Oracle states that the patch is a critically important update, and users should update as soon as possible. If you have not already applied the update (or given up on Java and uninstalled it completely--heh), start up Java and check for updates to grab the patch.
Subject: General Tech | June 22, 2011 - 10:31 PM | Scott Michaud
Tagged: patch, dx11, crysis2
Crysis 2 has shed the resource hog reputation of its predecessor while simultaneously shedding its reputation as a game to show off your computer with. There was also a lot of ranting in the forums during it and its demo's releases about how good of PC game it was altogether. Coming on Monday, Crytek is setting to release their anticipated DirectX 11 patch along with a higher resolution texture pack for those with computers that scoff at Crysis 2 in its current state.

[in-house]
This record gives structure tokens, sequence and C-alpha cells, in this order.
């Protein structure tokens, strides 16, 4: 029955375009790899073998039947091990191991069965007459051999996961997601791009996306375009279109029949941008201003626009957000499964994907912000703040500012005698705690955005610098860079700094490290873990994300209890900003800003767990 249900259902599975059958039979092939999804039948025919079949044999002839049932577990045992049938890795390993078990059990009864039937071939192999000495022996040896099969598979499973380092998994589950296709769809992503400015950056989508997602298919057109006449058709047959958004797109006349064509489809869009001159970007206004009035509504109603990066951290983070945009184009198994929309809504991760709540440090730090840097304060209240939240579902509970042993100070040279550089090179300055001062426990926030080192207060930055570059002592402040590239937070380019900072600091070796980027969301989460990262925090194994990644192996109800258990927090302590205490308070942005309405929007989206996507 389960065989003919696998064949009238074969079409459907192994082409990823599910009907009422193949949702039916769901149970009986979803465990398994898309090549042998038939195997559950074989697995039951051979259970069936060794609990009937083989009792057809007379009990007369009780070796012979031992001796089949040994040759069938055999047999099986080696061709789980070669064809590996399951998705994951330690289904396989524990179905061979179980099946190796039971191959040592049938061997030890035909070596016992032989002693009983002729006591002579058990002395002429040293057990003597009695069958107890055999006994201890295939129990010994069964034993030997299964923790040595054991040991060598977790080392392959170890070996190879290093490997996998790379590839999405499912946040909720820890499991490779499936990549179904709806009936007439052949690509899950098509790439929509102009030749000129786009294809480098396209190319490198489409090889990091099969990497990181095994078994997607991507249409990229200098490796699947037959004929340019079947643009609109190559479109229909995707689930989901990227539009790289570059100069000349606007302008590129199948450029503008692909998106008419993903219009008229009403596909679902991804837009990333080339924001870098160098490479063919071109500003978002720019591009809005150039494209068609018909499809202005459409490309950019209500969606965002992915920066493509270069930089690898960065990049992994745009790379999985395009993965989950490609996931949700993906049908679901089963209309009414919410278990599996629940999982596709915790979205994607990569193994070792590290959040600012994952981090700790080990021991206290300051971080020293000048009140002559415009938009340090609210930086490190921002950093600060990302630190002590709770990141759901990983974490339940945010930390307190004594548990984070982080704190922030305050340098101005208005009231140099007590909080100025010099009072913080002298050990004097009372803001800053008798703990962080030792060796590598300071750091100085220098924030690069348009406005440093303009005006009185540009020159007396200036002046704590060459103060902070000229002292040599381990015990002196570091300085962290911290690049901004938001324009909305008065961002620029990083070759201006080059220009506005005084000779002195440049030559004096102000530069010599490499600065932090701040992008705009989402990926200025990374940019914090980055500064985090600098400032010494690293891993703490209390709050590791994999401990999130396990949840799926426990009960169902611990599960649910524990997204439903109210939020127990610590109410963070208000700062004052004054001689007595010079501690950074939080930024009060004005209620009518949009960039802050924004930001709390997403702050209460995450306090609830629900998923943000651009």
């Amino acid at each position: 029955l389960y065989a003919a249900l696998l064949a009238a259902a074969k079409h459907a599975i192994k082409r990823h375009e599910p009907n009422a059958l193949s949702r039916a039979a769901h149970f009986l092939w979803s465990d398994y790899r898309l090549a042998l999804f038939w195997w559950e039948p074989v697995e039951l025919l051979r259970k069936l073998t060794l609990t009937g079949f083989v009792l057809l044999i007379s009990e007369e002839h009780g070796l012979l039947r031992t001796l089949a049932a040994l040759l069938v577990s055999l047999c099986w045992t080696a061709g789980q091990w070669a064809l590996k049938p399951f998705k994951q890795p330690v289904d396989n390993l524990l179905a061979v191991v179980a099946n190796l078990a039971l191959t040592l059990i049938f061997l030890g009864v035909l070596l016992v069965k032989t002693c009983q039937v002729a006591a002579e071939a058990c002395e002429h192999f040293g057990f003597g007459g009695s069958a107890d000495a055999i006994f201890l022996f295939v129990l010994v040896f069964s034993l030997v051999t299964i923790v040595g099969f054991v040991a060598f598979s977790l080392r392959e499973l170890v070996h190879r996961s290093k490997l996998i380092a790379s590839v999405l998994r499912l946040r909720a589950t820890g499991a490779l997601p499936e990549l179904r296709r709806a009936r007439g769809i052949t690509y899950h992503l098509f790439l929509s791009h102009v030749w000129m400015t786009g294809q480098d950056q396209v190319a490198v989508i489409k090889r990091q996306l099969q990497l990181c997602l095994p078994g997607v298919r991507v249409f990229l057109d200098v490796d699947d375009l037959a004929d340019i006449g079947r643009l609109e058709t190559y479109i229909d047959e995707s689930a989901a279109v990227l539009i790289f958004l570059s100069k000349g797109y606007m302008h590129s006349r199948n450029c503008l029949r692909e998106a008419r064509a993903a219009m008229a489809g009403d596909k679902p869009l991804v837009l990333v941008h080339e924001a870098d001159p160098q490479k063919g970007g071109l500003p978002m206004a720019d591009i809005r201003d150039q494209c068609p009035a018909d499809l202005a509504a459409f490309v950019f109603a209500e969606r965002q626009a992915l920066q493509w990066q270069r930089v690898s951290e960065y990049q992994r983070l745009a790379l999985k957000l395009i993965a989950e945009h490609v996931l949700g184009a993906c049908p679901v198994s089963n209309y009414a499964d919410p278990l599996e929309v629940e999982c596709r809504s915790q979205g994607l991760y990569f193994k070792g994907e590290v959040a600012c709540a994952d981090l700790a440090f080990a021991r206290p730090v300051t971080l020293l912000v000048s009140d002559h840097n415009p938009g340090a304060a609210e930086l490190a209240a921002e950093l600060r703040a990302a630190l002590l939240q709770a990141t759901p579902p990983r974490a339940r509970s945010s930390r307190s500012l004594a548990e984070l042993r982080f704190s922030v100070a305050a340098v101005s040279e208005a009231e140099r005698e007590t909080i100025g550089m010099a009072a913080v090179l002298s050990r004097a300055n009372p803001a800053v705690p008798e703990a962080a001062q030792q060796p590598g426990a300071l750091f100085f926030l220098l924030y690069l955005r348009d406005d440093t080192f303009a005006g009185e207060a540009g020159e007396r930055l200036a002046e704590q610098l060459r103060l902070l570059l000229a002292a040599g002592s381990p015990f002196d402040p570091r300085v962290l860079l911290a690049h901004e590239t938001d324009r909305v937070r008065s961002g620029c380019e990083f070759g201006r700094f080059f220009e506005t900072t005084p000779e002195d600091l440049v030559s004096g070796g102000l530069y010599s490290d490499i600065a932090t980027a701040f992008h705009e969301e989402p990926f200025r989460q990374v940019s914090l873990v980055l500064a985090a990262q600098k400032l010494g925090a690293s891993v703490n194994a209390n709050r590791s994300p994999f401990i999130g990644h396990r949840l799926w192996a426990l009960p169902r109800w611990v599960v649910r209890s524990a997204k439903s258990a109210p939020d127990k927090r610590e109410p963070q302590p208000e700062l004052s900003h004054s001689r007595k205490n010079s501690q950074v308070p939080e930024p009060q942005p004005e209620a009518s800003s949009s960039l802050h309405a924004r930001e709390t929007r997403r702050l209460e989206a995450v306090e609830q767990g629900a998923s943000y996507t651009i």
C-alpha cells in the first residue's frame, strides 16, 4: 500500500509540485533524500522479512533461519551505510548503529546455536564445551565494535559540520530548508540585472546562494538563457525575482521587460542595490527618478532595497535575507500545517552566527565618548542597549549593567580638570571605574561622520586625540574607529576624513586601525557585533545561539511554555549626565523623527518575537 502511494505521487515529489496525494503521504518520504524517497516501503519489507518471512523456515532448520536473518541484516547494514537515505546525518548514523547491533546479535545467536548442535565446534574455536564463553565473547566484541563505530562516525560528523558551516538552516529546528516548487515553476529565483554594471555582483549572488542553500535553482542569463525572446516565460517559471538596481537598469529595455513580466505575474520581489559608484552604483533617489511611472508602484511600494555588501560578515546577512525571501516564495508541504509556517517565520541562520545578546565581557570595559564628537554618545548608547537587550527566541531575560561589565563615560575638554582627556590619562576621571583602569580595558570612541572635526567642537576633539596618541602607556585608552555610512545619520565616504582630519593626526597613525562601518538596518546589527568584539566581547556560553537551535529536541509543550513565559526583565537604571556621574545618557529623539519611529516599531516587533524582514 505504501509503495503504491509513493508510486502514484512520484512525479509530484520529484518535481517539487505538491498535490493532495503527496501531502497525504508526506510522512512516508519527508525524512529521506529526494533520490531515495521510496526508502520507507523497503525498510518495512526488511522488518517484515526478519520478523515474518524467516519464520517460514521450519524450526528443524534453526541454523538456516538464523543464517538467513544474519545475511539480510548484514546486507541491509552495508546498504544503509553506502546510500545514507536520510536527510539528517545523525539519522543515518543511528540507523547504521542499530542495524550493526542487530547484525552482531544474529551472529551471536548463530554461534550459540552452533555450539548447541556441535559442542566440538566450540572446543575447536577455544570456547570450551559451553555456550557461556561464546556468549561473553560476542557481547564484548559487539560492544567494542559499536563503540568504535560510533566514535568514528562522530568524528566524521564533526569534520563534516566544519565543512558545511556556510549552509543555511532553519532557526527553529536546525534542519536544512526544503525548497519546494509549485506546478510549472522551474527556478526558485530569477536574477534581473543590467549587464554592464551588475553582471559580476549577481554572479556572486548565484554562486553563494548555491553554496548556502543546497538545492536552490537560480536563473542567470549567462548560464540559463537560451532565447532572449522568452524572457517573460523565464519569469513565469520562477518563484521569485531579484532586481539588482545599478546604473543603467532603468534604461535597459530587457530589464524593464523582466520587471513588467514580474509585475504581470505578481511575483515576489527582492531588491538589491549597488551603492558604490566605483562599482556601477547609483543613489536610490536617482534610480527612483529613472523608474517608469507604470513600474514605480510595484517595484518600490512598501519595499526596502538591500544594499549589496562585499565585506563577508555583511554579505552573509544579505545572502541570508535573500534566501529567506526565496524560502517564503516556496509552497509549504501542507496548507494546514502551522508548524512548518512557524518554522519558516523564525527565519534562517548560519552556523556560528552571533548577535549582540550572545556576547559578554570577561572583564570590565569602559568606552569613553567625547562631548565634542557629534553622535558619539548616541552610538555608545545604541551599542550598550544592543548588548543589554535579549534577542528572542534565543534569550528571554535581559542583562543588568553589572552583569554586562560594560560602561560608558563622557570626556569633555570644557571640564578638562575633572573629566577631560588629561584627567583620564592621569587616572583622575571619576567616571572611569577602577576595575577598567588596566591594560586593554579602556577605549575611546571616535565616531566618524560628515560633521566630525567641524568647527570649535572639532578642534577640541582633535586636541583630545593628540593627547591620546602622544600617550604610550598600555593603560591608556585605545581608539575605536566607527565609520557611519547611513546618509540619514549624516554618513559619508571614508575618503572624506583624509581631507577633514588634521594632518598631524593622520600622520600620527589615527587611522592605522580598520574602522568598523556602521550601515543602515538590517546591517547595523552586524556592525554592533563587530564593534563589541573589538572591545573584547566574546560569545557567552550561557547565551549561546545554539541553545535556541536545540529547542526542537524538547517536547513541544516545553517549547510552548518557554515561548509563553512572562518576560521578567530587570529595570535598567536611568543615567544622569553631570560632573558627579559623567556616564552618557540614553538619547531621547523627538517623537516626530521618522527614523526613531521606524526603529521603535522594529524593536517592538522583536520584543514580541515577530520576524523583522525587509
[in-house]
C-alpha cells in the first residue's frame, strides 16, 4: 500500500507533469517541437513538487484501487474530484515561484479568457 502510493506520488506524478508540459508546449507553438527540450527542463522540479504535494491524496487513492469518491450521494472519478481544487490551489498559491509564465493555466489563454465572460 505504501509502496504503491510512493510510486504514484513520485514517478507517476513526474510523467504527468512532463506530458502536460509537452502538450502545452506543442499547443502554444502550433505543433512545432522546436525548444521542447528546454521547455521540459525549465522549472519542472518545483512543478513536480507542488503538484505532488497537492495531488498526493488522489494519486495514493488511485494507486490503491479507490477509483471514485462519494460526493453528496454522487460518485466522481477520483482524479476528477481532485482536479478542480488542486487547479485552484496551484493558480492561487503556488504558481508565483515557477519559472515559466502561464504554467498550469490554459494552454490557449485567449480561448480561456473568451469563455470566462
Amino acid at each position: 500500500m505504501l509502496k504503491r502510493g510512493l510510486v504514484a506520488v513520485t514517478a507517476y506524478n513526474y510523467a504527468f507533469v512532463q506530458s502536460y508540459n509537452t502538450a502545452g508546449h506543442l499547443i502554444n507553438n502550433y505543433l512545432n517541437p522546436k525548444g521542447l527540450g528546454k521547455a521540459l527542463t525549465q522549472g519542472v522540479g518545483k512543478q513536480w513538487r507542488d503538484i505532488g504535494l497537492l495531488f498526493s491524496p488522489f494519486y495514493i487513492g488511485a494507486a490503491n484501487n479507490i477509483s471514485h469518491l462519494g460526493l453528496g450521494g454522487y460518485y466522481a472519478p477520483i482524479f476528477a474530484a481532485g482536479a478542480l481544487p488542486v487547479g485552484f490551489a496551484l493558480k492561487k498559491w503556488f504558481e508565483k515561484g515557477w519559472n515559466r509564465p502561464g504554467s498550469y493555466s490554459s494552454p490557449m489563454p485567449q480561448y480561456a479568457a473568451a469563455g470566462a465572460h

Can you run me now? Good.
(Image from Crytek, modified)
The change list for patch 1.9 includes a set of notable additions:
- DX11: Tessellation + Displacement Mapping
- DX11: High Quality HDR Motion Blur
- DX11: Realistic Shadows with Variable Penumbra
- DX11: Sprite Based Bokeh Depth of Field
- DX11: Parallax Occlusion Mapping
- DX11: Particle Motion Blur, Shadows, and Art Updates
- DX11: Water Rendering improvement using Tessellation and Displacement Mapping
- Realtime Local Reflections
- Added support for Higher Resolution Textures Package
- Improved advanced video settings menu
- Improved Tone Mapping
- (And the usual bug fixes and such)